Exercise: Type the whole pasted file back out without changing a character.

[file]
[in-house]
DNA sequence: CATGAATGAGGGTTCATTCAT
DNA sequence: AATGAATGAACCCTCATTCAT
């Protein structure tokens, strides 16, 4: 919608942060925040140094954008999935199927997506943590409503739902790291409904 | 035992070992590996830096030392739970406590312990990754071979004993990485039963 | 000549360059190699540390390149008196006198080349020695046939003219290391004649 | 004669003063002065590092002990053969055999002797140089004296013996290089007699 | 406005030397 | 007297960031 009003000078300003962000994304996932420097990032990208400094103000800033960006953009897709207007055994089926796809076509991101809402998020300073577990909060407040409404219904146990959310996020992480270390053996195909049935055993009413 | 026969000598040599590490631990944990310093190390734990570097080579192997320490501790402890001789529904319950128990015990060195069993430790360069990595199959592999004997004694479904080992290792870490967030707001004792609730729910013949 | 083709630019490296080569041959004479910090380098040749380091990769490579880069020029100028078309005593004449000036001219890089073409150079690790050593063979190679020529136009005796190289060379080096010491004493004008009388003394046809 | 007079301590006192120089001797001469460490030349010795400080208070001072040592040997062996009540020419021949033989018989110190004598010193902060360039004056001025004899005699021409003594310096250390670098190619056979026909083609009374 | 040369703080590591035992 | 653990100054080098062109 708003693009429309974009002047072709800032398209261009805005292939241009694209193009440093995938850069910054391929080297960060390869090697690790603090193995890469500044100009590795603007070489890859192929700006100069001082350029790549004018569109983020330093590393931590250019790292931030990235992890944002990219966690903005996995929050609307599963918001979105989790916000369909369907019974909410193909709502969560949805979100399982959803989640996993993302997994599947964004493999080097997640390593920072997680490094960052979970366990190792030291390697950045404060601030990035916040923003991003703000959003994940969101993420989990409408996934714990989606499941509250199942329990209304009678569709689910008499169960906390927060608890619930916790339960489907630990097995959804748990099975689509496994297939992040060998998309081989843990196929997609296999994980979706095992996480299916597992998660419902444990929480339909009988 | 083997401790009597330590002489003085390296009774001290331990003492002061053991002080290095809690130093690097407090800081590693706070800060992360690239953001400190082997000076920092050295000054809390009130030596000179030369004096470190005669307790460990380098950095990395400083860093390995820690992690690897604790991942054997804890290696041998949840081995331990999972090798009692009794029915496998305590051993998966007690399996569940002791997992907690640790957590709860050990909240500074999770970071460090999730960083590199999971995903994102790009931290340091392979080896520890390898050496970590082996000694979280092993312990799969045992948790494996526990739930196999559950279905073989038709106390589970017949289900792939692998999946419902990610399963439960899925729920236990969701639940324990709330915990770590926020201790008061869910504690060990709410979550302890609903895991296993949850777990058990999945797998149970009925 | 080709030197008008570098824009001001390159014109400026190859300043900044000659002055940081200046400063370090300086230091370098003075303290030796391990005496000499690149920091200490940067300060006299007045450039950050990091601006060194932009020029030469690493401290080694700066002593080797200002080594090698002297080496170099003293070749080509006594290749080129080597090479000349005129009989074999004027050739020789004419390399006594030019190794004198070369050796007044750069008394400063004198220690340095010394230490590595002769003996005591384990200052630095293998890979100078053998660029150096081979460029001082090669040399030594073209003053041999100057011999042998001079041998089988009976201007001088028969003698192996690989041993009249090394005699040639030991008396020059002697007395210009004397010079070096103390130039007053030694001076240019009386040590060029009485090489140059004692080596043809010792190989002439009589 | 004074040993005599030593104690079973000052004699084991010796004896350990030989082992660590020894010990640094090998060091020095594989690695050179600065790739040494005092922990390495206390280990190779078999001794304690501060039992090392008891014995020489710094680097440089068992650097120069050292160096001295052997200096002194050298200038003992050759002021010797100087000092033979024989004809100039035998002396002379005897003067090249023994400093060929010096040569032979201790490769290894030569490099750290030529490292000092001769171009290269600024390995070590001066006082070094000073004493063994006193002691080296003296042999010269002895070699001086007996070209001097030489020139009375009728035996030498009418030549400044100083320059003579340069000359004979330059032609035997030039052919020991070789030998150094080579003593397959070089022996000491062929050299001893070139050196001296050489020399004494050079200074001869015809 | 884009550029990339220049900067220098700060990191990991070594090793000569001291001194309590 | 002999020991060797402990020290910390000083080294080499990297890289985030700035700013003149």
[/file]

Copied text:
[in-house]
DNA sequence: CATGAATGAGGGTTCATTCAT
DNA sequence: AATGAATGAACCCTCATTCAT
């Protein structure tokens, strides 16, 4: 919608942060925040140094954008999935199927997506943590409503739902790291409904 | 035992070992590996830096030392739970406590312990990754071979004993990485039963 | 000549360059190699540390390149008196006198080349020695046939003219290391004649 | 004669003063002065590092002990053969055999002797140089004296013996290089007699 | 406005030397 | 007297960031 009003000078300003962000994304996932420097990032990208400094103000800033960006953009897709207007055994089926796809076509991101809402998020300073577990909060407040409404219904146990959310996020992480270390053996195909049935055993009413 | 026969000598040599590490631990944990310093190390734990570097080579192997320490501790402890001789529904319950128990015990060195069993430790360069990595199959592999004997004694479904080992290792870490967030707001004792609730729910013949 | 083709630019490296080569041959004479910090380098040749380091990769490579880069020029100028078309005593004449000036001219890089073409150079690790050593063979190679020529136009005796190289060379080096010491004493004008009388003394046809 | 007079301590006192120089001797001469460490030349010795400080208070001072040592040997062996009540020419021949033989018989110190004598010193902060360039004056001025004899005699021409003594310096250390670098190619056979026909083609009374 | 040369703080590591035992 | 653990100054080098062109 708003693009429309974009002047072709800032398209261009805005292939241009694209193009440093995938850069910054391929080297960060390869090697690790603090193995890469500044100009590795603007070489890859192929700006100069001082350029790549004018569109983020330093590393931590250019790292931030990235992890944002990219966690903005996995929050609307599963918001979105989790916000369909369907019974909410193909709502969560949805979100399982959803989640996993993302997994599947964004493999080097997640390593920072997680490094960052979970366990190792030291390697950045404060601030990035916040923003991003703000959003994940969101993420989990409408996934714990989606499941509250199942329990209304009678569709689910008499169960906390927060608890619930916790339960489907630990097995959804748990099975689509496994297939992040060998998309081989843990196929997609296999994980979706095992996480299916597992998660419902444990929480339909009988 | 083997401790009597330590002489003085390296009774001290331990003492002061053991002080290095809690130093690097407090800081590693706070800060992360690239953001400190082997000076920092050295000054809390009130030596000179030369004096470190005669307790460990380098950095990395400083860093390995820690992690690897604790991942054997804890290696041998949840081995331990999972090798009692009794029915496998305590051993998966007690399996569940002791997992907690640790957590709860050990909240500074999770970071460090999730960083590199999971995903994102790009931290340091392979080896520890390898050496970590082996000694979280092993312990799969045992948790494996526990739930196999559950279905073989038709106390589970017949289900792939692998999946419902990610399963439960899925729920236990969701639940324990709330915990770590926020201790008061869910504690060990709410979550302890609903895991296993949850777990058990999945797998149970009925 | 080709030197008008570098824009001001390159014109400026190859300043900044000659002055940081200046400063370090300086230091370098003075303290030796391990005496000499690149920091200490940067300060006299007045450039950050990091601006060194932009020029030469690493401290080694700066002593080797200002080594090698002297080496170099003293070749080509006594290749080129080597090479000349005129009989074999004027050739020789004419390399006594030019190794004198070369050796007044750069008394400063004198220690340095010394230490590595002769003996005591384990200052630095293998890979100078053998660029150096081979460029001082090669040399030594073209003053041999100057011999042998001079041998089988009976201007001088028969003698192996690989041993009249090394005699040639030991008396020059002697007395210009004397010079070096103390130039007053030694001076240019009386040590060029009485090489140059004692080596043809010792190989002439009589 | 004074040993005599030593104690079973000052004699084991010796004896350990030989082992660590020894010990640094090998060091020095594989690695050179600065790739040494005092922990390495206390280990190779078999001794304690501060039992090392008891014995020489710094680097440089068992650097120069050292160096001295052997200096002194050298200038003992050759002021010797100087000092033979024989004809100039035998002396002379005897003067090249023994400093060929010096040569032979201790490769290894030569490099750290030529490292000092001769171009290269600024390995070590001066006082070094000073004493063994006193002691080296003296042999010269002895070699001086007996070209001097030489020139009375009728035996030498009418030549400044100083320059003579340069000359004979330059032609035997030039052919020991070789030998150094080579003593397959070089022996000491062929050299001893070139050196001296050489020399004494050079200074001869015809 | 884009550029990339220049900067220098700060990191990991070594090793000569001291001194309590 | 002999020991060797402990020290910390000083080294080499990297890289985030700035700013003149």